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Background Despite rising inflation Why the ECB is not raising interest rates Inflation is rising in many European countries. Nevertheless, the European Central Bank wants to stick to its loose monetary policy. How long can she keep this course? By Klaus-Rainer Jackisch.


Illuminated euro symbol on the building of the European Central Bank | REUTERS background

Despite rising inflation Why the ECB is not raising interest rates

Status: 10.06.2021 8:28 a.m.

Inflation is increasing in many European countries. Nevertheless, the European Central Bank wants to stick to its loose monetary policy. How long can she keep this course? By Klaus-Rainer Jackisch, MR The circular saw is still running. But the little wood that is left is not enough at the front and back. The large warehouse in the North Hessian Baunatal is usually well filled. But wood has been in short supply for weeks. “There has never been anything like it,” says Zimmermann and company owner Peter Hellmuth. The specialist fears further bottlenecks in the summer. Although demand is booming, there could even be short-time working. Because in Corona times there is more handicraft, building and tinkering, but also because the USA and China are buying empty the world market, there is currently too little wood . In April prices were almost 30 percent higher than in the same month last year, and the trend is still increasing, according to the Federal Statistical Office. Also at other raw materials are skyrocketing : Iron, steel and aluminum scrap rose by more than 60 percent, pig iron costs almost a quarter more, and the prices of electronic circuits rose by around 14 percent.

Above all, energy is more expensive

But energy prices climbed the hardest. Imported electricity, which is becoming more and more important because the amount of energy generated from sun, wind and water fluctuates sharply, even rose by 200 percent. People also had to dig deeper into their wallets for electronics and food. Inflation is back. It is coming with great strides. It is currently 2.5 percent in Germany . For the autumn, the Bundesbank and many economists expect inflation rates in this country of over four percent. Such values ​​have not existed for almost three decades. The last time the prices climbed above the four percent mark in 1993. At that time, inflation was 4.5 percent, according to statisticians. The price surge is particularly noticeable in Germany: the return of VAT to the old values ​​and the massive CO2 pricing since the beginning of the year are making themselves felt. The upturn in the economy does the rest: Through successes in vaccinations and easing, the demand for goods and services of all kinds is increasing, while at the same time supply is scarce – all of this is causing prices to go up.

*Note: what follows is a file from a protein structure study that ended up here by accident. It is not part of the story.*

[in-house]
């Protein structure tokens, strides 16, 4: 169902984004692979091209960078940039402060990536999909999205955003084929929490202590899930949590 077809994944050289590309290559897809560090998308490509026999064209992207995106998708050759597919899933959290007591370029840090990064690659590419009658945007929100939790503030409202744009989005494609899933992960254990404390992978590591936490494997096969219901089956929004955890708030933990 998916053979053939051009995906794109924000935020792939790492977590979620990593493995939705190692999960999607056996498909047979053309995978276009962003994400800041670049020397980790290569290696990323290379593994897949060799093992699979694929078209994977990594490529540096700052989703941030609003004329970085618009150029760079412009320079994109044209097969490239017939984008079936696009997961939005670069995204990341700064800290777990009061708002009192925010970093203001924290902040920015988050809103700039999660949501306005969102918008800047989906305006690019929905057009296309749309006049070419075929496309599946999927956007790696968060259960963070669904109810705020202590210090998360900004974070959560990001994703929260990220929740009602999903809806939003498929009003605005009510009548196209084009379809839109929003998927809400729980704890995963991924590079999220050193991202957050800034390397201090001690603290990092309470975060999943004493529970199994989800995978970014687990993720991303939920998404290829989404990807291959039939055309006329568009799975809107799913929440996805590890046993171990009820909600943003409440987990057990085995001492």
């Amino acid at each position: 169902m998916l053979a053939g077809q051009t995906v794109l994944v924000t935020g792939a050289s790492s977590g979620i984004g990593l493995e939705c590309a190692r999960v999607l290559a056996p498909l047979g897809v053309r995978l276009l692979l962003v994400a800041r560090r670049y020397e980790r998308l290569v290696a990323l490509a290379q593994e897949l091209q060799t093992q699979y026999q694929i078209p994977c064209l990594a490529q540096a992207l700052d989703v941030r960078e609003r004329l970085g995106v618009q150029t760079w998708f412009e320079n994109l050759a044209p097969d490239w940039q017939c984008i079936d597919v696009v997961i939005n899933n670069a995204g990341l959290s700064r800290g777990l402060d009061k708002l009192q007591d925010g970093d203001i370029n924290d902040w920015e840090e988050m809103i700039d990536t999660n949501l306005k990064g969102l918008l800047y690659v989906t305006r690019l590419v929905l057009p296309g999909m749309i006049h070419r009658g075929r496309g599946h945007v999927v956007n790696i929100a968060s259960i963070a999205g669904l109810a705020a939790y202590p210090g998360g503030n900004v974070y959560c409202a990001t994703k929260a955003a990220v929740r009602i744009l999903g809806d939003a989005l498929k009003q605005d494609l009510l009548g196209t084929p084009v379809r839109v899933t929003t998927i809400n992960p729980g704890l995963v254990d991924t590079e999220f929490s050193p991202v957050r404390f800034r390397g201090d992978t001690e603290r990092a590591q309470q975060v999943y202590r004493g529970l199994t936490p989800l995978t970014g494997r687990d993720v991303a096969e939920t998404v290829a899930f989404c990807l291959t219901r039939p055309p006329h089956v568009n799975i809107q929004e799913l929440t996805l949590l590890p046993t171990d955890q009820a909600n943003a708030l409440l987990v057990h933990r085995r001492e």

Hardly any compensation through higher wages

Also in Europe: There the inflation rate rose to 2.0 percent in May. In addition to Germany, people in Austria (3.0 percent), Estonia (3.1 percent) and Luxembourg (4.0 percent) in particular have to pay more. All of that hurts, because because of Corona there are rather poor results in the wage rounds and therefore hardly any compensation. This makes price increases even more noticeable. But none of this makes much impression on the European Central Bank (ECB). It is expected that the company’s own forecasts, which will be updated this week, are well above the old estimates. It is also becoming apparent that inflation will by no means abate in the second half of the year as originally expected, but rather, on the contrary, reach new highs. But the monetary authorities in Frankfurt’s Eurotower see no reason to act. For weeks now, the members of the ECB’s Executive Board have repeatedly emphasized that the economy is recovering well, but currently still needs the support of an ultra-loose monetary policy. A repayment of the controversial bond purchases or even a turnaround in interest rates is not even hinted at.